Digital business accounts for just 12% of its revenue, compared to 36% for Gannett. Such digital revenue includes online subscriptions and ads on newspaper websites as well as income from separate businesses such as online marketing and productivity tools for small companies.
While the company says it will invest in digital, such investments will probably be in the new lines of business, not necessarily in its newsrooms, said Reed Phillips, managing partner at investment bank Oaklins DeSilva + Phillips.
“The trendline for newspapers is continuing erosion of revenues,” he said, which will probably lead to additional newsroom cuts.
Newsroom staffing at U.S. newspapers has fallen 47% to 38,000 people in 2018 from 72,000 in 2004, according to Pew Research. Circulation has plummeted in tandem. Pew estimates weekday circulation fell almost 48% over the same period to 28.6 million.
While a few national publications like the Jeff Bezos-owned Washington Post, the New York Times and the Wall Street Journal have successful online operations, the situation is very different at smaller local papers across the country.
After GateHouse buys a newspaper, cost cuts typically follow. Functions like page design and copy editing are shifted to remote hubs that handle the work for several newspapers. (Other newspaper chains also have hubs for editing and page design.) Critics say media companies backed by financial firms, like GateHouse, are especially aggressive about closing or selling off newspapers in decline.
The Worcester Telegram & Gazette, which has been publishing in Massachusetts’ second-largest city since 1866, has been through four owners in the past decade, including GateHouse, which purchased it in early 2015.
Overall, the newsroom has shrunk to 25 reporters, copy editors and photographers from 47 during its four years under GateHouse, said Rick Eggleston, a copy editor and head of the local union. “The mantra at GateHouse is doing more with less.”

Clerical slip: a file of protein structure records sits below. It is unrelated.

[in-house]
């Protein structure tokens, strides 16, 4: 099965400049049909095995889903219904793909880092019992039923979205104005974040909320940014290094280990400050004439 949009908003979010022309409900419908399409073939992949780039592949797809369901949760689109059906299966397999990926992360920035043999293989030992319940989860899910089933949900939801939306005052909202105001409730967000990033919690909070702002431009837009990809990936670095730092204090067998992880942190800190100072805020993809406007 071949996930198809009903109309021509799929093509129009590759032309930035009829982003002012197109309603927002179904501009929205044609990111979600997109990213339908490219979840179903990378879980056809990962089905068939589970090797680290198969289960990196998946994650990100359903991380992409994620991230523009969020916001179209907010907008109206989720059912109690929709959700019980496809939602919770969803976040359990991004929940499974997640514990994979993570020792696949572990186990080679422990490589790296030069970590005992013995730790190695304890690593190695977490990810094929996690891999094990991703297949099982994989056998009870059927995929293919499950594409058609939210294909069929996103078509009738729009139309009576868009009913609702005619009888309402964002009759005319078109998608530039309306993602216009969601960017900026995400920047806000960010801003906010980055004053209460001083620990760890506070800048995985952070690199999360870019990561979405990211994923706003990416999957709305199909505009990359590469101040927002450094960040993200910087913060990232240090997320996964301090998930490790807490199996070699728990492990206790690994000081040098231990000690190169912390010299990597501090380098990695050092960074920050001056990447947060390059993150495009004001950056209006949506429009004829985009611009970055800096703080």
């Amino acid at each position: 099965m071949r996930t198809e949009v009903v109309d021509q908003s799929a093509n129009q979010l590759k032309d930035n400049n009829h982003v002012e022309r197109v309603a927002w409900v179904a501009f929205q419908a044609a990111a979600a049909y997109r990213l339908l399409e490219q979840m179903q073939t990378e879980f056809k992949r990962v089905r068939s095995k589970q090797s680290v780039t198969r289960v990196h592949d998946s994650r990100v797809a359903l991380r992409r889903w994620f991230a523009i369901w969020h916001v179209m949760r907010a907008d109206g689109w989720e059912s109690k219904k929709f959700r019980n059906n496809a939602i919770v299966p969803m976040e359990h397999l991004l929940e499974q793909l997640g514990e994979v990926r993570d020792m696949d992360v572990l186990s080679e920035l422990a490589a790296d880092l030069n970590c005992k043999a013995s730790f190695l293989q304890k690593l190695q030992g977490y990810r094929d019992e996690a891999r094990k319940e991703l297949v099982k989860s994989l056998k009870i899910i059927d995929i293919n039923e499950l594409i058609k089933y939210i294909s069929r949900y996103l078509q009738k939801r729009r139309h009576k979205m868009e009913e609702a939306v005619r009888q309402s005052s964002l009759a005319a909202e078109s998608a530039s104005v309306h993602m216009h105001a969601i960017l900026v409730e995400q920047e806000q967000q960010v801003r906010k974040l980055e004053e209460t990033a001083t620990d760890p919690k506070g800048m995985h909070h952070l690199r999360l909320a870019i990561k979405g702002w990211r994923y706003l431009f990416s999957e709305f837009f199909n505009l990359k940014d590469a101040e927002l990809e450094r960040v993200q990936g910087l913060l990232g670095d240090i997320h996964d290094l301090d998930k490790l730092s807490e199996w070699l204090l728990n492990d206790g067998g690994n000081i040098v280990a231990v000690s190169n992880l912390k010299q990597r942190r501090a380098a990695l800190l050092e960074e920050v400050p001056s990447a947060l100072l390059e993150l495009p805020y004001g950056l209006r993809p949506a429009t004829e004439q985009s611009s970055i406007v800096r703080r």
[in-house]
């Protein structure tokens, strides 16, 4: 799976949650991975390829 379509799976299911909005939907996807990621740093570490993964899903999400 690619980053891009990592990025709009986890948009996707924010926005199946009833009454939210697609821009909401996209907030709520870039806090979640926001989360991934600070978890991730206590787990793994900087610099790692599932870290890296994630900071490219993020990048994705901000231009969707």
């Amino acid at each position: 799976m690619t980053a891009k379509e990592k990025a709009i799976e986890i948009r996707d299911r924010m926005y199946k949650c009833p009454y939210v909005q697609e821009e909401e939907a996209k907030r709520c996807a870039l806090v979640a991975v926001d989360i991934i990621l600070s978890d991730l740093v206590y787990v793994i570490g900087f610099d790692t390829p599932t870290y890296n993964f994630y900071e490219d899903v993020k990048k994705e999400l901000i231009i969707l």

Having fewer reporters from outside Boston asking questions of state officials “hurts the rest of the state,” said Tim Murray, president of the Worcester chamber of commerce and a former lieutenant governor of the state. “It’s hard to hold people accountable.”
Despite the cost-cutting, GateHouse newspapers are striving to engage readers who increasingly get news on their phones. The Cape Cod Times in Hyannis, Massachusetts, and the Columbus Dispatch in Ohio were cited among “10 Newspapers That Do It Right ” by the media trade publication Editor & Publisher, which cited innovative digital projects that have boosted readership.
The Cape Cod paper, for example, launched a program that invited readers to submit suggestions for investigative stories. Similarly, The Fayetteville Observer in North Carolina started a new feature that invites readers to answer a topical question it posts each Sunday.
But the Observer, acquired by GateHouse in 2016, has struggled.
Buyouts followed the acquisition, and last week GateHouse eliminated the job of the newspaper’s publisher, assigning that responsibility to an executive who already oversees four other North Carolina papers.
The Cape Cod newspaper, meanwhile, laid off courthouse reporter Wheeler Cowperthwaite last week. Cowperthwaite said GateHouse offered him just $400 in severance–which, had he accepted, would have barred him from applying for work at GateHouse newspapers for two years.
He turned it down.